I first met Carolyn Cherry(h) at AggieCon in the late '70s, when she was still teaching school in Oklahoma and had just completed her first novel, _Brothers of Earth_. She had written that book in a sort of social vacuum, with no notion of the existence of the fannish world and was amazed at the warm reception she received from a bunch of enthusiastic strangers. That book and its sequels, plus the "Morgaine" trilogy, made me a fan and I enjoyed her work for years, including this first installment in the "Merchanter" series when it first appeared. Unfortunately, success seems to have made her lazy in recent years and she has recently been churning out interminable formulaic series, often sharing the credit with younger writers, and I find most of those efforts to be unreadable. Anyway. Downbelow Station showcases Cherry's inarguable talent for complex but understandable geopolitical plots, many-layered characterization, and truly alien cultures that humans are never really going to fully understand. There are several sides to the conflict here: The Company, now in charge of an isolationist Earth; the Fleet, once the enforcement arm of the Company but now pretty much independent; Union, formed out of the farther worlds of the Beyond and possessed of a new psychological style completely foreign to Earth; Pell, a station circling a planet which circles Tau Ceti, and which only wants to left alone; and the free Merchanters, making a living hauling goods between the worlds and the stations. Pell is a civilized republic in the best tradition, but they're about to lose all that. Mazian's Fleet has been on its own devices for far too long to have a regard for any other culture and is quite willing to destroy a station and all its thousands of inhabitants in order to keep it out of Union's hands.Read more ›
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30 of 32 people found the following review helpful By A Customer on August 19, 1997
Format: Mass Market Paperback
It's been quite a few years since I first read "Downbelow Station", having found a dog-eared copy in a used-book store in Silver Spring, Maryland, and since then just about every book Cherryh ever wrote has come to grace my bookshelf. But still, I come back to this novel, which won the Hugo award in the early 80s (1981, I believe).
It's evident from the style that this is one of Cherryh's earlier books; it's not as smooth or sophisticated as "Tripoint" or "Cyteen", both of which are set in the same universe. It does, however, represent a sweeping vision of humanity's possible future, showing not only how we may colonize the stars, but how living among the stars may change us as humans.
For it is one of the most impressive things about this book that the characters are human. Over a year after my last re-reading, I still recall Angelo Konstantin, Elene Quen, Jon Lukas, Signy Mallory, Vassily Kressich, Satin and the rest as if they were old friends. "Downbelow Station" is not only a splendid introduction to Cherryh's thoroughly explored and well-populated Alliance-Union universe, it's an excellent introduction to science fiction in general, as a novel that addresses the tough questions of humanity's future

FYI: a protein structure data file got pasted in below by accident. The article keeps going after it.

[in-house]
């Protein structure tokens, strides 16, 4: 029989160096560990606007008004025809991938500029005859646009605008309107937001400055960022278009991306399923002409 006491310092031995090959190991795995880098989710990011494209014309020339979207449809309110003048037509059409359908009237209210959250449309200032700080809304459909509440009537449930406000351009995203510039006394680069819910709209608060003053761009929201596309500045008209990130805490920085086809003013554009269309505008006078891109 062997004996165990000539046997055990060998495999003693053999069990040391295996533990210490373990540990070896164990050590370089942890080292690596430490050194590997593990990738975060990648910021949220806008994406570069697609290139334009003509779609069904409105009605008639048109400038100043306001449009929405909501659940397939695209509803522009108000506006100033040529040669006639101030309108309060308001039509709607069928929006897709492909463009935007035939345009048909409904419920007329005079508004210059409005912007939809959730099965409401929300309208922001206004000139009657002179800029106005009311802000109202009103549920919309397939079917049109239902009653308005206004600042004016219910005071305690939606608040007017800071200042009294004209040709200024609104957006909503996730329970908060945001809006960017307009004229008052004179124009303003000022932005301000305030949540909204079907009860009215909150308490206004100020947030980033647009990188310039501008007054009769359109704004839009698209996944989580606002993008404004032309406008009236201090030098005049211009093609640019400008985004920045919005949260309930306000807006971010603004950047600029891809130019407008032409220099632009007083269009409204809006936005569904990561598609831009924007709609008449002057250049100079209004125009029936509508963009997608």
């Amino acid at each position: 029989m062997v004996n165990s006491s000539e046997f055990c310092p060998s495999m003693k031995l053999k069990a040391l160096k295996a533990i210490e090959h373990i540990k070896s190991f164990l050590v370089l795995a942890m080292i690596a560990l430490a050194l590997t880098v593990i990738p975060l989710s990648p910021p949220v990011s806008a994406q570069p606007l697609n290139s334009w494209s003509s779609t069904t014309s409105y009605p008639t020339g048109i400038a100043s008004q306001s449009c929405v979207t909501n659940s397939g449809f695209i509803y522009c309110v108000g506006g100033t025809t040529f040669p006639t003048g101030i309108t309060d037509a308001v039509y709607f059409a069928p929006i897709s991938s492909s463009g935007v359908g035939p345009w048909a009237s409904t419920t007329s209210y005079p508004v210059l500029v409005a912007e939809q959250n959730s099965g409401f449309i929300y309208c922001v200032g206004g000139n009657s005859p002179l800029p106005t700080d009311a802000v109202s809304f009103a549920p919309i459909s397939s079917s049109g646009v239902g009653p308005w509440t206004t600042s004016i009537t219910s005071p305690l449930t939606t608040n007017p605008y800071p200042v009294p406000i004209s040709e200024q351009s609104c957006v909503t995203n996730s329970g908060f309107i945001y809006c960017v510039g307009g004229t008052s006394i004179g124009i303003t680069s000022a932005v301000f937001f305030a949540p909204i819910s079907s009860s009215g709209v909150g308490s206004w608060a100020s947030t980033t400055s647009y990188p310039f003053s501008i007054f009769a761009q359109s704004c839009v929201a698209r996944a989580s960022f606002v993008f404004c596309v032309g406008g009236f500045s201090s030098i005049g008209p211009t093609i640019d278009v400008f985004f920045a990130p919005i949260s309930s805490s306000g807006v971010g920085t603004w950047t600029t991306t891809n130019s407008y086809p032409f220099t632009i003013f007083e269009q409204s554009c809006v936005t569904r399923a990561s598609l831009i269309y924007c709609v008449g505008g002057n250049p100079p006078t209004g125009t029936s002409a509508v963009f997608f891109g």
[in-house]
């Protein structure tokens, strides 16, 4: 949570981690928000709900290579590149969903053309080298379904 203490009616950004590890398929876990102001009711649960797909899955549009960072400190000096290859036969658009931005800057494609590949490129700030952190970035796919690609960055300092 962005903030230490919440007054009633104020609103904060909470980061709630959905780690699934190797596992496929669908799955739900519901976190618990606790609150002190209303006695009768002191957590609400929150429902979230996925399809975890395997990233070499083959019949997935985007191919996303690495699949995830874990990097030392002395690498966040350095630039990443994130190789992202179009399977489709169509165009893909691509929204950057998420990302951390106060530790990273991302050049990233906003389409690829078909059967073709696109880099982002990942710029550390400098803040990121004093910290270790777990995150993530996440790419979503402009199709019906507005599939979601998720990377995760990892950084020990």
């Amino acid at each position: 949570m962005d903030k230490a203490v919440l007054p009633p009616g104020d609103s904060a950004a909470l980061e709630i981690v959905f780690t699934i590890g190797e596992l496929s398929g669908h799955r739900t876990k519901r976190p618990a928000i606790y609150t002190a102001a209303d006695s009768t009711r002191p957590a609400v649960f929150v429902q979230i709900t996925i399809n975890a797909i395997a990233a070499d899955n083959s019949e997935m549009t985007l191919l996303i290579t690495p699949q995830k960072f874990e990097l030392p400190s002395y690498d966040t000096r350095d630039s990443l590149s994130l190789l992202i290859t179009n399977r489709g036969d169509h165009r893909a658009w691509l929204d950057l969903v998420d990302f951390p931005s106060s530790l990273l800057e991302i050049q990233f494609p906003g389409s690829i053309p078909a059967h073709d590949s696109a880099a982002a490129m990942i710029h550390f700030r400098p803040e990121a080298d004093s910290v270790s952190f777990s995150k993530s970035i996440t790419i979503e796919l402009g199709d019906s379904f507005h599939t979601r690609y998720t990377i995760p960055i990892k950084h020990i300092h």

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9 of 9 people found the following review helpful By Justus Pendleton on September 20, 2001
Format: Mass Market Paperback
This book sets the stage of Cherryh's Alliance/Union universe, which is one of the more interesting and realistic science fiction universes out there. Cherryh has taken pains to imagine how a human exploration of the stars might realistically progress and what she comes up with is intriguing. This book focuses on the station in the Pell system, a place that sits between past and future, Earth and Beyond; Pell finds itself the focal point of the culmination of the long conflict between Earth and her rebellious Beyond colonies.
While the setting and story are interesting and engrossing there are a few flaws that mar what would have otherwise been a near perfect book. The first is the near absence of characterization. This is especially a shame because in several of her other books Cherryh does an exemplary job of characterization. In Downbelow Station, however, we are hard pressed to tell the difference between Emilio and Damon Konstantin. We never completely understand the motivations or goal of Union, Earth, or Fleet. We never understand why the inhabitants of Q are treated (and act like) sub-human criminals. Honors for worst characterization, however, go to Signy Mallory, the most pivotal character in the book.
This problem comes to full head in the climax of the book when suddenly we fail to understand the reasons for the actions these characters take. And without that understanding it, unfortunately, feels like nothing more than a deus ex machina used to resolve an otherwise unresolvable situation.